December 1, 2014 |

A Conversation with John Gutekanst, Avalanche Pizza

By John Gutekanst

John GutekanstJohn lets us in on menu trends and adding new menu items


John Gutekanst
Avalanche Pizza — Athens, Ohio

John is Pizza Today’s resident chef. He is an award-winning pizzaiolo, baker, teacher, speaker and author and has been featured in Gastronomica, Food Arts, National Geographic, Alimentum Food Journal, Food Network and Best Food Writing, 2012.



What do you see trending on pizzeria menus in 2015?

Non-gluten, vegan and vegetarian pizzas are the choice of many health conscious people now. This has roots in the baby boomers getting older and purposefully changing their eating habits. Pizza operators are now starting to use what the Italians have been doing for years — finding customer satisfaction in eye-popping finishing items put on after the oven such as arugula, romaine and radicchio, along with shaved cheeses, sweet jams, nuts and even fermented zingers, such as kimchi and pickles!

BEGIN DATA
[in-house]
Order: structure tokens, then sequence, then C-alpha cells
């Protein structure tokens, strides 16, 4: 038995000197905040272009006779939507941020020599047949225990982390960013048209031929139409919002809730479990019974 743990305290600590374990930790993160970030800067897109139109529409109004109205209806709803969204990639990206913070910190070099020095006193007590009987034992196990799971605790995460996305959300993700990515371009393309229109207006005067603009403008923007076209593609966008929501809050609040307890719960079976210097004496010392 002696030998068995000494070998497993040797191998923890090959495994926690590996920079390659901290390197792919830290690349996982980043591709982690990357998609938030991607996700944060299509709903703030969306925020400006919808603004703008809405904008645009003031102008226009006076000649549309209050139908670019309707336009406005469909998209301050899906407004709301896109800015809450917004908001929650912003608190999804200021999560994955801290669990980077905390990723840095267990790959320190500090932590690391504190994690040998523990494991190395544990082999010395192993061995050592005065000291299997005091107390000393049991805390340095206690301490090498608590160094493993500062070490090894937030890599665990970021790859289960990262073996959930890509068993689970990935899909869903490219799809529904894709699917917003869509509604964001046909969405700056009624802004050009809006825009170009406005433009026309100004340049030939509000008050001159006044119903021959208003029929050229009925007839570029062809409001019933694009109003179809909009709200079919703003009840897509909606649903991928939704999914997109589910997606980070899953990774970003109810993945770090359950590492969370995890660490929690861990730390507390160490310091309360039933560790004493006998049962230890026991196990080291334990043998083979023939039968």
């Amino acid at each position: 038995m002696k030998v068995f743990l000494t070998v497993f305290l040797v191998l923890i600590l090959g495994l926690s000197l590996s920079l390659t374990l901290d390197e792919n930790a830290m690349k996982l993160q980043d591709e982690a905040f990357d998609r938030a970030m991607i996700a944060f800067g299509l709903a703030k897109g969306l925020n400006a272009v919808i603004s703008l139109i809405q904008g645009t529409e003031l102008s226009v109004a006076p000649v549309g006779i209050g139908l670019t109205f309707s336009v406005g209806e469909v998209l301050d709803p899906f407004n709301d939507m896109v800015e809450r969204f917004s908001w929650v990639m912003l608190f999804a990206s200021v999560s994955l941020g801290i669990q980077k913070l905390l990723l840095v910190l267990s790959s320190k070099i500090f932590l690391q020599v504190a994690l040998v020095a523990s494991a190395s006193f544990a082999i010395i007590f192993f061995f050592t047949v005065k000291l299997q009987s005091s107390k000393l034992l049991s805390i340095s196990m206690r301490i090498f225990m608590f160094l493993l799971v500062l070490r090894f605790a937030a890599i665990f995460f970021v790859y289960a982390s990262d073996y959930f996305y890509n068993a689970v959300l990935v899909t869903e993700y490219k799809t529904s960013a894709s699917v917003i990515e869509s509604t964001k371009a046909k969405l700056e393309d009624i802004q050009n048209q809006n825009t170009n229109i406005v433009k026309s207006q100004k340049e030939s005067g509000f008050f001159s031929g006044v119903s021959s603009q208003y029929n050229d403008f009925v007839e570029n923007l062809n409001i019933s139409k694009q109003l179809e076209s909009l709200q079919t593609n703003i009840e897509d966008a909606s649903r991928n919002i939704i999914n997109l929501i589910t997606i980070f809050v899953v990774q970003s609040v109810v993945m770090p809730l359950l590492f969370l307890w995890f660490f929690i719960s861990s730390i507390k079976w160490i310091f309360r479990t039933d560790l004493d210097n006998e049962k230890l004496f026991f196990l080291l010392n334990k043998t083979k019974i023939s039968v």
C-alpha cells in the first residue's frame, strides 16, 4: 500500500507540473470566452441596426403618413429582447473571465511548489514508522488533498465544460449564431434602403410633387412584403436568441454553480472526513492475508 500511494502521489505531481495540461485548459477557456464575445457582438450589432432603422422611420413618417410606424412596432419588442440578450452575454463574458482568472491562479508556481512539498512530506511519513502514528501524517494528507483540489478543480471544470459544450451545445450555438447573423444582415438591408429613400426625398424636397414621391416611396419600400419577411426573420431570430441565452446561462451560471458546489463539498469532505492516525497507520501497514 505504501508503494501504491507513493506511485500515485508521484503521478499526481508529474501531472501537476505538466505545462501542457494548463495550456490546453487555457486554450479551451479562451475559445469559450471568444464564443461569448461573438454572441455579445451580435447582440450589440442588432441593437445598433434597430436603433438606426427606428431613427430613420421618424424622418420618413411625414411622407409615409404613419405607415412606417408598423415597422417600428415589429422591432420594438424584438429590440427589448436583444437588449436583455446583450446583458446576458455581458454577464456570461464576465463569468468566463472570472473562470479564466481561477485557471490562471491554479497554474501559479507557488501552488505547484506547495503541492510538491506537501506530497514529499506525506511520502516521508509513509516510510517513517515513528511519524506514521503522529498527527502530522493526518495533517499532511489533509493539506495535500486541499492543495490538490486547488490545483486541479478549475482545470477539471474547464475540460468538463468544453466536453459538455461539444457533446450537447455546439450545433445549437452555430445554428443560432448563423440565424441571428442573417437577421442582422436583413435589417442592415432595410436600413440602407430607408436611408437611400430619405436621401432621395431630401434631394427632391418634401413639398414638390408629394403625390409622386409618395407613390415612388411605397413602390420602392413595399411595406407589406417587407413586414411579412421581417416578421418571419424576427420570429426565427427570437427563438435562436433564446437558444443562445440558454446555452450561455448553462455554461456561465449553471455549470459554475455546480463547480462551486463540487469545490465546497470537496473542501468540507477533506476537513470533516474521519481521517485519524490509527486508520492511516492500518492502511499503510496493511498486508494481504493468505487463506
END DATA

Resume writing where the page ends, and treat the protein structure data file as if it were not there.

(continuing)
This is also a great way to wow your customers and keep your food costs in check all on the same pie.


When you look to add a new menu item, what are your first considerations?


  1. The Market: will your existing customers just go slap-happy-crazy AND will this new pizza, side, salad lure new customers to your place?
  2. Do your competitors have this or will you trump them with innovation?
  3. Will you make money by introducing this new item? This is always done by reducing a pie, salad, sandwich down to every line item in it, (I ALWAYS include packaging in my food cost!) OR will this be a loss leader with a high food cost but an item that brings more customers through your doors, adding to overall revenue?
  4. How much of this new item can be made with existing products in your inventory/menu mix? AND how much more labor and prep time will this item entail?
  5. Can I trust my communication and training standards enough to not make this pizza a flop. (Example: does my staff know to not put fresh basil or mayonnaise through the oven). Who is my staff? Low-paid, non-caring individuals whose names you haven’t even tried to remember and never get enthused about your product? They groan when the phone rings and are more interested in having a smoke out back OR are they pizza professionals who you take care of and love the business because they care about innovation, and exude self-worth and pizza fanaticism?